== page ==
For many years, while I was working on and off for Disney, I was also working as a lifeguard in Arizona.
It was a job I enjoyed as much as working for the mouse. Through my manager at the pool I worked at, I was offered to be the Lifeguard Coordinator for the Ironman triathlon in Tempe.
Usually, when I would talk about it to others, they thought I was talking about Tony Stark.
An Ironman Triathlon is a race consisting of a 2.4-mile (3.86 km) swim, a 112-mile (180.25 km) bicycle ride and a marathon 26.22-mile (42.20 km) run, raced in that order. It is widely considered one of the most difficult one-day sporting events in the world. People who complete it are recognized as “Ironmen/women”.
Most Ironman events have a limited time of 16 or 17 hours to complete the race, course dependent. The race typically starts at 7:00am; the mandatory swim cut off is 2 hours 20 minutes after the last swimmer is in the water.
The name “Ironman Triathlon” is also associated with the original Ironman triathlon in 1978, which is now the Ironman World Championship. Now, there are over three dozen Ironman Triathlon races throughout the world that enable qualification for the Ironman World Championships.
Professional athletes qualify for the championship through a point ranking system, where points are earned based on their final placement in either the half or full Ironman events. The top 50 male and top 35 female professionals in points qualify for the championship. Amateur athletes qualify for the championship by receiving slots allocated to each age group’s top finishers in a qualifying event.
To be honest, in the months leading up to each race, I was always insanely stressed, constantly searching for enough certified lifeguard volunteers for the thousands of athletes that will be in the water on race day. Mostly because I was in college 4/6 years and one year I managed to do it while I was lifeguarding on a cruise ship.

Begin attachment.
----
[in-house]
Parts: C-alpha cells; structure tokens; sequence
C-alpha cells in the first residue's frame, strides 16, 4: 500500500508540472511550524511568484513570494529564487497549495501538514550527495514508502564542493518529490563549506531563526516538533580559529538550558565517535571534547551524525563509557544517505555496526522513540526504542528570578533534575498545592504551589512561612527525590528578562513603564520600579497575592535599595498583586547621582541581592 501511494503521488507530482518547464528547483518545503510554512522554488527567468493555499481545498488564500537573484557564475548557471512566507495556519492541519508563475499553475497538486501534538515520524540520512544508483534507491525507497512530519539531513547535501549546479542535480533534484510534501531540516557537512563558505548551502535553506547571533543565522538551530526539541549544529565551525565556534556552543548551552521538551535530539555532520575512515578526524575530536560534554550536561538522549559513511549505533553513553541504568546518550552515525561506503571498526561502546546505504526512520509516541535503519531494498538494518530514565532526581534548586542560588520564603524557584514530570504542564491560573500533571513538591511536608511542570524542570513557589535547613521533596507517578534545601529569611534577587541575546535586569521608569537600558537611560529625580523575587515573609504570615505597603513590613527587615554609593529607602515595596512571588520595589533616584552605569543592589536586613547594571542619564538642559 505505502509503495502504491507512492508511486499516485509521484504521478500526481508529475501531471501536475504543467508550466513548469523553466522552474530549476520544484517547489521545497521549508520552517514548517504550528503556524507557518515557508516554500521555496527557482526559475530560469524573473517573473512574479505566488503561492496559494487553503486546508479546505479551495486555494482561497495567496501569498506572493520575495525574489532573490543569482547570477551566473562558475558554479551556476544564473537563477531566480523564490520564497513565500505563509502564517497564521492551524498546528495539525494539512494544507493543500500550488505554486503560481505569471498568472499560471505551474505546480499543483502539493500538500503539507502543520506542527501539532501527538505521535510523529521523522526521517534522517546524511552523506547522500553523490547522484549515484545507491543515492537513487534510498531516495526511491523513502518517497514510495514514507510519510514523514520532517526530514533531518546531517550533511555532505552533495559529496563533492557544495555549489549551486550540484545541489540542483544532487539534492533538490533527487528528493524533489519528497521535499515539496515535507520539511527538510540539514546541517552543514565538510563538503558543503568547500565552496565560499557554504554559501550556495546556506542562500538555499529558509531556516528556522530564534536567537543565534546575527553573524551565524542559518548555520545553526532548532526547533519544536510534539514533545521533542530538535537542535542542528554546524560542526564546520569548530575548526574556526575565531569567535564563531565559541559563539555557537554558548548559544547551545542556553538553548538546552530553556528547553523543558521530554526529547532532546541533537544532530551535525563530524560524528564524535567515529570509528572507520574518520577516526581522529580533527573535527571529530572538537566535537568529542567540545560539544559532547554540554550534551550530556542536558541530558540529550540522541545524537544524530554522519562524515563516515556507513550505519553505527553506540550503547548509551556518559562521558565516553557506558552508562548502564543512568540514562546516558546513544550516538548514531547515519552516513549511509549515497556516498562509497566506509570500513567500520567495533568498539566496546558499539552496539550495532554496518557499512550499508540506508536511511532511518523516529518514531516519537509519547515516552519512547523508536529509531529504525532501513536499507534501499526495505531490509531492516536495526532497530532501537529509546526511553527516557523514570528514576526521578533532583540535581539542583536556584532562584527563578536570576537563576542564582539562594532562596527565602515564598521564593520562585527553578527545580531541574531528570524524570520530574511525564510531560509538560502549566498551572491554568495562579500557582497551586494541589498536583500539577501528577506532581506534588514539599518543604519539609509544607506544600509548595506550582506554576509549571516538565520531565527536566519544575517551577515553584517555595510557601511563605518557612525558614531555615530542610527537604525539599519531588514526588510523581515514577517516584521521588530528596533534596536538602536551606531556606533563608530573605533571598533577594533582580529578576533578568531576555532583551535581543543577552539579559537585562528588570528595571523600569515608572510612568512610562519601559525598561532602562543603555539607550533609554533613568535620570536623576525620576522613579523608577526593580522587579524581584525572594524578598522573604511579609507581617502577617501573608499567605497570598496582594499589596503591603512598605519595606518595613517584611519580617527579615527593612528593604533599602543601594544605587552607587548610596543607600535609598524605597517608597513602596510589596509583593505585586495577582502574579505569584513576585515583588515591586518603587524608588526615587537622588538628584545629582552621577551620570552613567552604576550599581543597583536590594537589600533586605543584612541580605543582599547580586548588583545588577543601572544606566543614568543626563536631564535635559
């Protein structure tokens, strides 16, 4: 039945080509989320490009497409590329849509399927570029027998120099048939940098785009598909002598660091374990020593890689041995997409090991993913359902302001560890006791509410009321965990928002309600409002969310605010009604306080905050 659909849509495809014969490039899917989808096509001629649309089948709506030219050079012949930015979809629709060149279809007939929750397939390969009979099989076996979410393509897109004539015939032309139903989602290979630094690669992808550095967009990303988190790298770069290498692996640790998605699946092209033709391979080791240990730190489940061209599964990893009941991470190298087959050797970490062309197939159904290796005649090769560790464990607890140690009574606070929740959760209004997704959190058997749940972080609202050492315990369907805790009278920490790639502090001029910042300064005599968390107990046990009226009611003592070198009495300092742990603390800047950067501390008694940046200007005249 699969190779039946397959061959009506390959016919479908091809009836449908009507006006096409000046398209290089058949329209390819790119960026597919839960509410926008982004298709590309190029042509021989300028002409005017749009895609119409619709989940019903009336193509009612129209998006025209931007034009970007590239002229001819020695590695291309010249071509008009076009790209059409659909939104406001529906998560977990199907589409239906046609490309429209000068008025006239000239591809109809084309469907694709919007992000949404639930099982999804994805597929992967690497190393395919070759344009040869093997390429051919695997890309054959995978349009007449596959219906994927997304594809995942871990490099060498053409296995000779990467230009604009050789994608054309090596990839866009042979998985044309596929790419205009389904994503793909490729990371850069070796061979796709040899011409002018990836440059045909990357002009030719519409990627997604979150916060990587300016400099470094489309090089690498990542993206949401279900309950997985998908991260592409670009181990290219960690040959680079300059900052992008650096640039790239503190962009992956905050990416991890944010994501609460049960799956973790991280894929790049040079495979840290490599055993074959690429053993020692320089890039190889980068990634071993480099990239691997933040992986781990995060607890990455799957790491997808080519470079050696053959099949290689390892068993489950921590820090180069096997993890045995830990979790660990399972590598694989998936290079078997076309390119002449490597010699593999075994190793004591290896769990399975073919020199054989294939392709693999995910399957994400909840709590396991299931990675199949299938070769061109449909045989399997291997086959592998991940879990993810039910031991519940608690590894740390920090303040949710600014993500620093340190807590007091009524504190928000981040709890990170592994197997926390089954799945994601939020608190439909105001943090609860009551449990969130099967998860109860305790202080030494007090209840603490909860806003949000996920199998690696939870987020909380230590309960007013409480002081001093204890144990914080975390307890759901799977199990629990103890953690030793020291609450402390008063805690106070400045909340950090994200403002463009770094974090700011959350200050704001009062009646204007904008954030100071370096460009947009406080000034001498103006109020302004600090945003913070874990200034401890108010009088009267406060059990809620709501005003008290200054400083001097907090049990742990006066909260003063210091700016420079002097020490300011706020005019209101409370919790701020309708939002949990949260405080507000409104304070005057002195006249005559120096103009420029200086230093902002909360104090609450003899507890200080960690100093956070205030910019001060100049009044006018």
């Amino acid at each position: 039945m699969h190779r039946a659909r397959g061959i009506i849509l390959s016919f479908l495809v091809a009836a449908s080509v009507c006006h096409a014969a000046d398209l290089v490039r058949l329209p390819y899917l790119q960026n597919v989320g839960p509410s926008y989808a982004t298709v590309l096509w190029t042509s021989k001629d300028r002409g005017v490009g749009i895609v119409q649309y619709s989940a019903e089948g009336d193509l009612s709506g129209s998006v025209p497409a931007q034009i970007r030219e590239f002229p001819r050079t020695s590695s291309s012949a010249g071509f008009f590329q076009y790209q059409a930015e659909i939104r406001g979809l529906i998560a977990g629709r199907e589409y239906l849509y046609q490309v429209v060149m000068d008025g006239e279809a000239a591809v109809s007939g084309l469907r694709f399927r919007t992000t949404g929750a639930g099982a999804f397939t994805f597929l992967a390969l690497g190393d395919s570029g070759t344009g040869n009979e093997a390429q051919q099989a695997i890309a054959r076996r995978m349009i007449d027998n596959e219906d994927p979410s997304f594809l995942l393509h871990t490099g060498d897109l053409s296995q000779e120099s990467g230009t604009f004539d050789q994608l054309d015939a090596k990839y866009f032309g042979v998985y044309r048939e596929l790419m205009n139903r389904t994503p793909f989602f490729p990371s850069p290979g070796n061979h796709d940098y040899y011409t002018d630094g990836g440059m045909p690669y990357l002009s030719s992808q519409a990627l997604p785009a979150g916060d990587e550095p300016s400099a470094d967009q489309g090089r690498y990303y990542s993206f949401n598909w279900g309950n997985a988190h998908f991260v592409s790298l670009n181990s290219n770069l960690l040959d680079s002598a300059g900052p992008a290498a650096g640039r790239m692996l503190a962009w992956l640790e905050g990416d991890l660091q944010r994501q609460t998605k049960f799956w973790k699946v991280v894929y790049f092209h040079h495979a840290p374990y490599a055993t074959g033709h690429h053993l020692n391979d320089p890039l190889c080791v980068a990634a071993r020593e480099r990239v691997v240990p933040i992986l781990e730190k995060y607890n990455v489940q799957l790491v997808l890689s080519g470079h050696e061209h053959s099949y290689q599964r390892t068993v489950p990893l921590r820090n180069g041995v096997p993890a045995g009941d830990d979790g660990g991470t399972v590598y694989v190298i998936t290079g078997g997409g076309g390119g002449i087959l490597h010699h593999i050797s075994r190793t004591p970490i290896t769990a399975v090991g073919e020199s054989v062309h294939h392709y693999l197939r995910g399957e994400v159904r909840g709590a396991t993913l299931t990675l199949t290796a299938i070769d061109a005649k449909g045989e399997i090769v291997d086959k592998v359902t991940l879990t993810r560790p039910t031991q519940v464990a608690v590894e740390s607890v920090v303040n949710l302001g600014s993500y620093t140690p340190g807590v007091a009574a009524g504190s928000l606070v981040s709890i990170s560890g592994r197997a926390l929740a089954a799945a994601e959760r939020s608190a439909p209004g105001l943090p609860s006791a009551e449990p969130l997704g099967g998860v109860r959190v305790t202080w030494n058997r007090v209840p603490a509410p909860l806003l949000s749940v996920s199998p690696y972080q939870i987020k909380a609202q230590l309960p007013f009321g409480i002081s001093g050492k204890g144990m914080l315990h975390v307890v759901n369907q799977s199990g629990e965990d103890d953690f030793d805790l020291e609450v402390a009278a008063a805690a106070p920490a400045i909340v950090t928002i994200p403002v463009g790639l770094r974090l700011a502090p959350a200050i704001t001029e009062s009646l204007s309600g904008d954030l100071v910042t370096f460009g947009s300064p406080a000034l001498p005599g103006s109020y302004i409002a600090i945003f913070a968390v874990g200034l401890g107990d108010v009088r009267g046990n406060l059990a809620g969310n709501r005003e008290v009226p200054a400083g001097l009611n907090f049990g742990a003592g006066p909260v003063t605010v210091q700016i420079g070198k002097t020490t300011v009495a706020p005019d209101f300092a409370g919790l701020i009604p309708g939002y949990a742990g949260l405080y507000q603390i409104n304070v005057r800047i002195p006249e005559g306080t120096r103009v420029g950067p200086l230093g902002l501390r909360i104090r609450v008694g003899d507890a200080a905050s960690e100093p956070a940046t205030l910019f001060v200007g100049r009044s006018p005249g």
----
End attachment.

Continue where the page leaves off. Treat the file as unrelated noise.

On race day, I was so focused on my guards on the water, I didn’t do much else in those hours until we got the all clear. As much as I would love to have more photos or video of that time in my life, I was so amped up on what was happening on the water, doing anything else would have taken away from that.
Even though I’ve been a lifeguard for all of my adult life, I’ve never been a very active person. When I would watch those athletes in the water, I would be absolutely amazed. For example, in 2016, Jan Frodeno broke the record with a finishing time of 7:35:39 & in 2011, Chrissie Wellington did it in 8:18:13. Imagine swimming, biking and running for collectively 140.2 miles in 8 hours. It takes immense dedication to prepare for an Ironman.
Same goes for the lifeguards watching the water. Some of the volunteers were either participants themselves or were volunteering so that they could sign up early for next year’s race. Getting to know them in the time leading up to the race was so fun because they came from all walks of life.
Watching them cheer on the athletes in the last few minutes before the swim cut off was always emotional for me. I hated having to pull people out of the water. It just breaks your heart. The adrenaline on race weekend is off the charts and by the end of the race, I’m already hyped for the next year.
Thankfully, in all the years I was Captain, there was never a major incident. My first year was the last year the athletes would all start in the water, at once. That year we had a few kicks to the face, some broken noses, but nothing life threatening. There was also the occasional abandoned wetsuit that would look like a floater.
+9 races, both 70.3 & the full 40.2, I moved to Washington and had to give it up. As of writing this, the 2018 IMAZ was the last time I guarded water and I’m very nostalgic for it, obviously. After being certified in multiple different programs and levels, for almost 10 years, it’s the longest I’ve gone without it.
TLDR; I was the Lifeguard Coordinator for Ironman Arizona & it was great.
Thanks for reading & Drink more water